Antiracism Demands More Than A Hashtag - Honolulu Civil Beat

About the Author

Noreen Kohl

Noreen Kohl is a sociology Ph.D. candidate and lecturer at the University of Hawaii Manoa. She holds a B.A. in journalism and M.A. in sociology. Kohl teaches, researches, and writes about social issues including racism, policing and the criminal legal system, families and health, and economic justice. She is currently working on a dissertation about the implications of law enforcement for the well-being and life chances of young adults in the United States.

Recently, my jaw dropped as I scrolled through blacked out Facebook profile pictures and Instagram posts with hashtags like #amplifymelanatedvoices for #blackouttuesday used to express solidarity with the Black Lives Matter movement. I was astonished to see the politically and socially diverse range of individuals participating, considering the silence regarding police brutality and racism I have noticed in the past.

This is a starting point, but sharing a hashtag is easy and hardly signifies outrage. Sporting a temporarily blacked out Facebook profile is a relatively empty act, even though it does communicate a symbolic gesture of solidarity. As such, I think it is an important first step in breaking one’s silence, and I hope it doesn’t stop there.

The scale and reach of the response to George Floyd’s murder feels different. It has been different. My partner, who is black, is hearing from people he hasn’t spoken to in years, saying they “see” him.

People who never showed up for protests and actions regarding police brutality and racism are attending rallies or supporting protesters by donating money and other resources. Some individuals in positions of power, as well as companies and corporations, are talking about defunding police and questioning the militarization of local law enforcement. This is not enough, but it is significant.

Black Lives Matter marchers arrive at the Capitol with signs . ‘I Can’t Breathe’.
The Black Lives Matter protest  at the Hawaii State Capitol on June 6. Sharing a hashtag is easy and hardly signifies outrage. Cory Lum/Civil Beat/2020

I hope these conversations are ongoing and those in power address racism in policing and change what law enforcement looks like in the United States.

From protests across U.S. cities to engagement on social media, the reaction to George Floyd’s murder from individuals previously uninvolved and unmoved by the fight for black and brown lives is important. The widespread response reflects the tireless and effective work of advocates for the oppressed and movements like Black Lives Matter.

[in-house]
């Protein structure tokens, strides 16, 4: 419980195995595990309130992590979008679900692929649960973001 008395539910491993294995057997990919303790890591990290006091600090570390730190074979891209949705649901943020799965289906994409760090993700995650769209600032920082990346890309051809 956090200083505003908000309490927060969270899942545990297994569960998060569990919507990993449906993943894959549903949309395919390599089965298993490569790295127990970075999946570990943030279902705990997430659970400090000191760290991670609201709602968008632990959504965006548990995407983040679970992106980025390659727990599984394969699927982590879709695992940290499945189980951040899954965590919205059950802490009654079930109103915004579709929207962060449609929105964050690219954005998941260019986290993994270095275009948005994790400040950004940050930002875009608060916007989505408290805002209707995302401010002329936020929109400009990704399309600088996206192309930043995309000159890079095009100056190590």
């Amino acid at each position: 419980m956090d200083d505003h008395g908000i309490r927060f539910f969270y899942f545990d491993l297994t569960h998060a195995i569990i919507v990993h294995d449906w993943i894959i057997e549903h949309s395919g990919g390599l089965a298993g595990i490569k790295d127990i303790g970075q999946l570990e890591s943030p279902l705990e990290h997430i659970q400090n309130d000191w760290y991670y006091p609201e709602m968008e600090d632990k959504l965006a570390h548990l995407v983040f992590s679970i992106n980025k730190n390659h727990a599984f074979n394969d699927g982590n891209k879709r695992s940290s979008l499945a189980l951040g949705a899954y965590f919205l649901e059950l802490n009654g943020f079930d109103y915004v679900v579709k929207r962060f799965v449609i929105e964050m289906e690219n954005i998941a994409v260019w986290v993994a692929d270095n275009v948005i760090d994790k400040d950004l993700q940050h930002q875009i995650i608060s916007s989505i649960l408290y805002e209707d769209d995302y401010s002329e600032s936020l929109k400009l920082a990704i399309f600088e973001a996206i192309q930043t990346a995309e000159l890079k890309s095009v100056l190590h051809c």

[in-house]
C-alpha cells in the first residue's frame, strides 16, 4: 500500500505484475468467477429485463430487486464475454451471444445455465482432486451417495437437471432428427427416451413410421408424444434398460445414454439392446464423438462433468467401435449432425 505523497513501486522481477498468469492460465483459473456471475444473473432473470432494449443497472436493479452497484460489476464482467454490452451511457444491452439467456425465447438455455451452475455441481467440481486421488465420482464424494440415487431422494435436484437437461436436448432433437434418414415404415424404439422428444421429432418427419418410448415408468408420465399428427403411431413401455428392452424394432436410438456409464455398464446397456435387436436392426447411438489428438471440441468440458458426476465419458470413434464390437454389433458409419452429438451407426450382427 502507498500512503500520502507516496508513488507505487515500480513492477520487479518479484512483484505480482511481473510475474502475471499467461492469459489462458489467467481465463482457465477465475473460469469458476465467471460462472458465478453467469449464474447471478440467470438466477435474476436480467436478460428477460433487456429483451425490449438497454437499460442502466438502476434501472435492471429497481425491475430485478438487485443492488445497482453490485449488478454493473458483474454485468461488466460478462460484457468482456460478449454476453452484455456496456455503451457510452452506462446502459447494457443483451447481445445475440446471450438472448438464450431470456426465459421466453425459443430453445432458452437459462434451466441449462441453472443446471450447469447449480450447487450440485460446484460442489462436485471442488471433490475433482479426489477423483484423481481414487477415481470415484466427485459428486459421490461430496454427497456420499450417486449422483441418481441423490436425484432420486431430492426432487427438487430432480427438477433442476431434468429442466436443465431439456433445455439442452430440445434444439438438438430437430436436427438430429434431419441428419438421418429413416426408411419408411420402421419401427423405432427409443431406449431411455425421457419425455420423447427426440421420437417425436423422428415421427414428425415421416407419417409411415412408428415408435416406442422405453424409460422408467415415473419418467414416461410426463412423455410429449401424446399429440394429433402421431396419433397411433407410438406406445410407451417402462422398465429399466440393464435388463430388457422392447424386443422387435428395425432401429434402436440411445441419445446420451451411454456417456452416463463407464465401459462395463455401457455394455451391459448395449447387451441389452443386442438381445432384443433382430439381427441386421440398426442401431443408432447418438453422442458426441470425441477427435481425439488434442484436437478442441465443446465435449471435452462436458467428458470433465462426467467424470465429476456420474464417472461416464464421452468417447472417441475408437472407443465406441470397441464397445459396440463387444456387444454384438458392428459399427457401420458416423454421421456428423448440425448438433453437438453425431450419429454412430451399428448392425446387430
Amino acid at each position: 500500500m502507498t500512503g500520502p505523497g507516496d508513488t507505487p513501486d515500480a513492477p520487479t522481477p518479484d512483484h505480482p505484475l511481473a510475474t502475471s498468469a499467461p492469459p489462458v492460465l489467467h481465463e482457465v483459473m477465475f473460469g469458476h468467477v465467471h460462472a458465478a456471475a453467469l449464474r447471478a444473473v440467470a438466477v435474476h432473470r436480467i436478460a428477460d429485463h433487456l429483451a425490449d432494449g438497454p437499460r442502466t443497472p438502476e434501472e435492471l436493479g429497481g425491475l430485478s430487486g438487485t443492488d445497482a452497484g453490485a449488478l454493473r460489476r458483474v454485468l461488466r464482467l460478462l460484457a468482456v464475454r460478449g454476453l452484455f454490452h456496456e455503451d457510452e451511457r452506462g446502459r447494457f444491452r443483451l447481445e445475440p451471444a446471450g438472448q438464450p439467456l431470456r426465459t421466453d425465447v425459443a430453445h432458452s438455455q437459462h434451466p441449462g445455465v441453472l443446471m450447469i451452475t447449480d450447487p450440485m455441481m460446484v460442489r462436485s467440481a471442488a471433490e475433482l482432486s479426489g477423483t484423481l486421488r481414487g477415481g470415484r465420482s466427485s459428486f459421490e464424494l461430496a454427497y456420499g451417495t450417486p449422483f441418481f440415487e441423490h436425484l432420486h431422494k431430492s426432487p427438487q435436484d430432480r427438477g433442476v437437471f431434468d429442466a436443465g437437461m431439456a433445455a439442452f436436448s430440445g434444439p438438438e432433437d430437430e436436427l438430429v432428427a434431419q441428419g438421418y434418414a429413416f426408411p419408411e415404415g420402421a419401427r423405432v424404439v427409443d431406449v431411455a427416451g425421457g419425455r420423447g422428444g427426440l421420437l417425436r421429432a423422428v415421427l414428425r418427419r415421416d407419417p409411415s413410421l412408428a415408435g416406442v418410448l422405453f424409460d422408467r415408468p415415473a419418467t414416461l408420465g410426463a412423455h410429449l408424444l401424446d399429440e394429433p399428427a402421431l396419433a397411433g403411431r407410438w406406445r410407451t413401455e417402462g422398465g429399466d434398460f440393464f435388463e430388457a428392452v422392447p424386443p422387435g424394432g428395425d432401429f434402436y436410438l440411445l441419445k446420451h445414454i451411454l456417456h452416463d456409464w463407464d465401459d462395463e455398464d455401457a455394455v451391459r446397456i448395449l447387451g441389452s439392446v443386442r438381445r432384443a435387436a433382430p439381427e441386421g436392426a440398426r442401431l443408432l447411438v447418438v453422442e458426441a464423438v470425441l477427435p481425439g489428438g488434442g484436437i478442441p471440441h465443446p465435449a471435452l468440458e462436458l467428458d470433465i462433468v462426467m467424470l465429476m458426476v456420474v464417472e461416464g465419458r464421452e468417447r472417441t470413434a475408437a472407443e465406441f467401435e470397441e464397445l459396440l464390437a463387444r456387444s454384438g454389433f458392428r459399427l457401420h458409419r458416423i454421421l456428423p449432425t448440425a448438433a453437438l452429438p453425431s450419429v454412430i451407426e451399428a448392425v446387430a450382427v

I know that progress takes time, major social change occurs in small steps. But I have to ask of those finally acknowledging injustice for the first time, why this moment?

Say Their Names

So far this year, over 80 black people have been shot and killed by police (that’s an underestimate and does not include people murdered by other forms of violence). Eric Garner (who also couldn’t breathe), Breonna Taylor, Sandra Bland, Philando Castile, Tamir Rice (12-year old black boy), Charleena Lyles, Aiyana Shirley-Jones (7-year old black girl shot in her sleep by police), Shukri Ali, Oscar Grant … the list of names of those murdered by the state is never-ending.

Each person murdered and their loved ones deserve justice. Change should have been made in the moments after each of their murders, in their names.

Why didn’t the folks just now considering that black and brown lives should matter think so then? Why didn’t you say their names?

What about this moment, in the wake of George Floyd’s murder, has motivated you to accept that Black Lives Matter and hopefully understand we need to say it, work for it to be true? What about this moment has opened your mind, caused you to break your silence, or even pushed you to show up?

I ask these questions to invite a reflective exercise — I’m not interested in white guilt or the like. It is vital for individuals with relative privilege, who are not forced to organize our lives around racism and the threat of the police state, to ask ourselves these questions.

I think the overarching answers can help unveil some problems in our thinking about the relationship between racism and police violence. We need to ask these questions and move forward, denouncing white supremacy.